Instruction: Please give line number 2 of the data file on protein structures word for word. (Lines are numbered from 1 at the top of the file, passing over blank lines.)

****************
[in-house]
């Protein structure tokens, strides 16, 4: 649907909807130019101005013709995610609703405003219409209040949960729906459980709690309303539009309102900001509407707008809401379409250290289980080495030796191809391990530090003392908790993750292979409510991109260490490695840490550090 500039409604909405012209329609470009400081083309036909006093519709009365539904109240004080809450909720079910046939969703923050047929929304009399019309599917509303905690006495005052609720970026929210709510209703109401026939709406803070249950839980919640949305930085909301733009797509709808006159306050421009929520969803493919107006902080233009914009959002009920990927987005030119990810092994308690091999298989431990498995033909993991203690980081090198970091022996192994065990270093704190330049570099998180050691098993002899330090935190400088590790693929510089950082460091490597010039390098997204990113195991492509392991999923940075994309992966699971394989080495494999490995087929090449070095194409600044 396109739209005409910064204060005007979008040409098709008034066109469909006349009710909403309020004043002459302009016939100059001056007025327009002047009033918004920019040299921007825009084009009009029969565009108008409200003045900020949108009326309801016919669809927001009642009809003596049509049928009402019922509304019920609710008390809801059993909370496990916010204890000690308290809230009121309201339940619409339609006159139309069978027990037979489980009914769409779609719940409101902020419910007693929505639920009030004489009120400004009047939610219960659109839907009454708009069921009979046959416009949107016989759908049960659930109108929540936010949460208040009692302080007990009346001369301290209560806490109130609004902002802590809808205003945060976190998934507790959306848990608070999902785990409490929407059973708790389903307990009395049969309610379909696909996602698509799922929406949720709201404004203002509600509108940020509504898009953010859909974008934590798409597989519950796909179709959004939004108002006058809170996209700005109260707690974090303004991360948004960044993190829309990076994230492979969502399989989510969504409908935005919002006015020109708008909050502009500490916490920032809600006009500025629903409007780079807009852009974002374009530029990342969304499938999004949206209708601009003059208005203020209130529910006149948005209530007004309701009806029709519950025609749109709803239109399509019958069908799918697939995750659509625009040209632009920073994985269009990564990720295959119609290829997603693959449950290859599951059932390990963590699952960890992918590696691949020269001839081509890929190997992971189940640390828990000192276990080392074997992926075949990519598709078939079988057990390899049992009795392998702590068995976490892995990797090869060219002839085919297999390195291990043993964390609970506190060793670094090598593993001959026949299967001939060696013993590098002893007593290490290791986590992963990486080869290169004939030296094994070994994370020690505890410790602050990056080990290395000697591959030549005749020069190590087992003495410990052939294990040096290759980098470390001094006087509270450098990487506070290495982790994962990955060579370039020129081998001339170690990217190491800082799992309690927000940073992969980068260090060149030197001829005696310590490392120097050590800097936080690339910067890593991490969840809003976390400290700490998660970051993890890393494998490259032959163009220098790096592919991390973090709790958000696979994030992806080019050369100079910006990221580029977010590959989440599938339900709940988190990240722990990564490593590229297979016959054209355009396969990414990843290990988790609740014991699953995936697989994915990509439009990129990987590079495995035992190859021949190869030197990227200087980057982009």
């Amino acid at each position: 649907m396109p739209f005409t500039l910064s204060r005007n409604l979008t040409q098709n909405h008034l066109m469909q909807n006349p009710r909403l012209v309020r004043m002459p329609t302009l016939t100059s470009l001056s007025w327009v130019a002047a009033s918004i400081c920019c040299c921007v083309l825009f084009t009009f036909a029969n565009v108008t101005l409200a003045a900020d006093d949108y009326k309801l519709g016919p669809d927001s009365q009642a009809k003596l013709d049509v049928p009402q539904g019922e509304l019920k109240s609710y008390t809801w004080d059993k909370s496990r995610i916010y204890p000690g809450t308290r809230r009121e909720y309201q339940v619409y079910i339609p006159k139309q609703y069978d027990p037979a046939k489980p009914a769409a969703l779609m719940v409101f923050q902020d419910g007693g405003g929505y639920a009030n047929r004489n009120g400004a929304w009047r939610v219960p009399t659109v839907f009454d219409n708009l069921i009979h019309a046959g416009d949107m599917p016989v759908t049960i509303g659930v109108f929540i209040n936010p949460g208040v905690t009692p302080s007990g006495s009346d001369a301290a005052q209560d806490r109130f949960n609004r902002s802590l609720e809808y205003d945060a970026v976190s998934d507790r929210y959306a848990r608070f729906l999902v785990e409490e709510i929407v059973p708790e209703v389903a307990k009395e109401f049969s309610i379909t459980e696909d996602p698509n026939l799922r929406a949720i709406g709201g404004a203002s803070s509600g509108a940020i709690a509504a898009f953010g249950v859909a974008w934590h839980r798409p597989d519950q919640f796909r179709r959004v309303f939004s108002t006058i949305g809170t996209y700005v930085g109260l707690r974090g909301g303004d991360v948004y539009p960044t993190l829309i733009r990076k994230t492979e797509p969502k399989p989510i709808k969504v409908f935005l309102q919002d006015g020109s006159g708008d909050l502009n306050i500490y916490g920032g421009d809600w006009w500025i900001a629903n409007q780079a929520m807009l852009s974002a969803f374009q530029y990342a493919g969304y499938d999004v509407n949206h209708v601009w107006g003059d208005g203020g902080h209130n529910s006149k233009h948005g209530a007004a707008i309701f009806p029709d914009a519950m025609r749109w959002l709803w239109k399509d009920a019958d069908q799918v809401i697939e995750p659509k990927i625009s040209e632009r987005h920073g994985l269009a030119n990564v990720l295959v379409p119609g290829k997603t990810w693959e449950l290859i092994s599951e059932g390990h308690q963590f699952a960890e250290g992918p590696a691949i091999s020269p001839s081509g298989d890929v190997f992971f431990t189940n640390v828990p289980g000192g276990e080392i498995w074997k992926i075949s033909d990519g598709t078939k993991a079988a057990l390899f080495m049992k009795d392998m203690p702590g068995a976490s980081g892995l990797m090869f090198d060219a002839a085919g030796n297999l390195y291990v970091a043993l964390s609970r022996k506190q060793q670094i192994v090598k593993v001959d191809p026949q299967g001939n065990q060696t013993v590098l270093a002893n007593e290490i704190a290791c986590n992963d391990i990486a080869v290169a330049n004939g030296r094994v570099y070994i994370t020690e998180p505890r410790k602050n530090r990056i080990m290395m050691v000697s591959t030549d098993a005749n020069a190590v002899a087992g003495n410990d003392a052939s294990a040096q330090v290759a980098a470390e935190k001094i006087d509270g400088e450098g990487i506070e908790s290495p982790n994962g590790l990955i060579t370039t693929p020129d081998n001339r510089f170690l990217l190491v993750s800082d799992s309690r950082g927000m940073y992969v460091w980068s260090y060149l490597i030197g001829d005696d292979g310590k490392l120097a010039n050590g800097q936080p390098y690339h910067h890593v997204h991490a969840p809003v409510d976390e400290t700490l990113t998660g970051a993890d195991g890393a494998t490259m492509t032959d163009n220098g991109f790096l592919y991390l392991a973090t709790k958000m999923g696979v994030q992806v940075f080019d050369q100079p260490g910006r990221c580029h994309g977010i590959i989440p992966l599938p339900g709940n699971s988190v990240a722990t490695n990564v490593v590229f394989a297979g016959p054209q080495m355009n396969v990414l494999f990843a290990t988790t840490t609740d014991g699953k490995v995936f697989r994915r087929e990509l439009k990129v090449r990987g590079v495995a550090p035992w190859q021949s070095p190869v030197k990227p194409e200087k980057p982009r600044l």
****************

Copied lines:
């Protein structure tokens, strides 16, 4: 649907909807130019101005013709995610609703405003219409209040949960729906459980709690309303539009309102900001509407707008809401379409250290289980080495030796191809391990530090003392908790993750292979409510991109260490490695840490550090 500039409604909405012209329609470009400081083309036909006093519709009365539904109240004080809450909720079910046939969703923050047929929304009399019309599917509303905690006495005052609720970026929210709510209703109401026939709406803070249950839980919640949305930085909301733009797509709808006159306050421009929520969803493919107006902080233009914009959002009920990927987005030119990810092994308690091999298989431990498995033909993991203690980081090198970091022996192994065990270093704190330049570099998180050691098993002899330090935190400088590790693929510089950082460091490597010039390098997204990113195991492509392991999923940075994309992966699971394989080495494999490995087929090449070095194409600044 396109739209005409910064204060005007979008040409098709008034066109469909006349009710909403309020004043002459302009016939100059001056007025327009002047009033918004920019040299921007825009084009009009029969565009108008409200003045900020949108009326309801016919669809927001009642009809003596049509049928009402019922509304019920609710008390809801059993909370496990916010204890000690308290809230009121309201339940619409339609006159139309069978027990037979489980009914769409779609719940409101902020419910007693929505639920009030004489009120400004009047939610219960659109839907009454708009069921009979046959416009949107016989759908049960659930109108929540936010949460208040009692302080007990009346001369301290209560806490109130609004902002802590809808205003945060976190998934507790959306848990608070999902785990409490929407059973708790389903307990009395049969309610379909696909996602698509799922929406949720709201404004203002509600509108940020509504898009953010859909974008934590798409597989519950796909179709959004939004108002006058809170996209700005109260707690974090303004991360948004960044993190829309990076994230492979969502399989989510969504409908935005919002006015020109708008909050502009500490916490920032809600006009500025629903409007780079807009852009974002374009530029990342969304499938999004949206209708601009003059208005203020209130529910006149948005209530007004309701009806029709519950025609749109709803239109399509019958069908799918697939995750659509625009040209632009920073994985269009990564990720295959119609290829997603693959449950290859599951059932390990963590699952960890992918590696691949020269001839081509890929190997992971189940640390828990000192276990080392074997992926075949990519598709078939079988057990390899049992009795392998702590068995976490892995990797090869060219002839085919297999390195291990043993964390609970506190060793670094090598593993001959026949299967001939060696013993590098002893007593290490290791986590992963990486080869290169004939030296094994070994994370020690505890410790602050990056080990290395000697591959030549005749020069190590087992003495410990052939294990040096290759980098470390001094006087509270450098990487506070290495982790994962990955060579370039020129081998001339170690990217190491800082799992309690927000940073992969980068260090060149030197001829005696310590490392120097050590800097936080690339910067890593991490969840809003976390400290700490998660970051993890890393494998490259032959163009220098790096592919991390973090709790958000696979994030992806080019050369100079910006990221580029977010590959989440599938339900709940988190990240722990990564490593590229297979016959054209355009396969990414990843290990988790609740014991699953995936697989994915990509439009990129990987590079495995035992190859021949190869030197990227200087980057982009």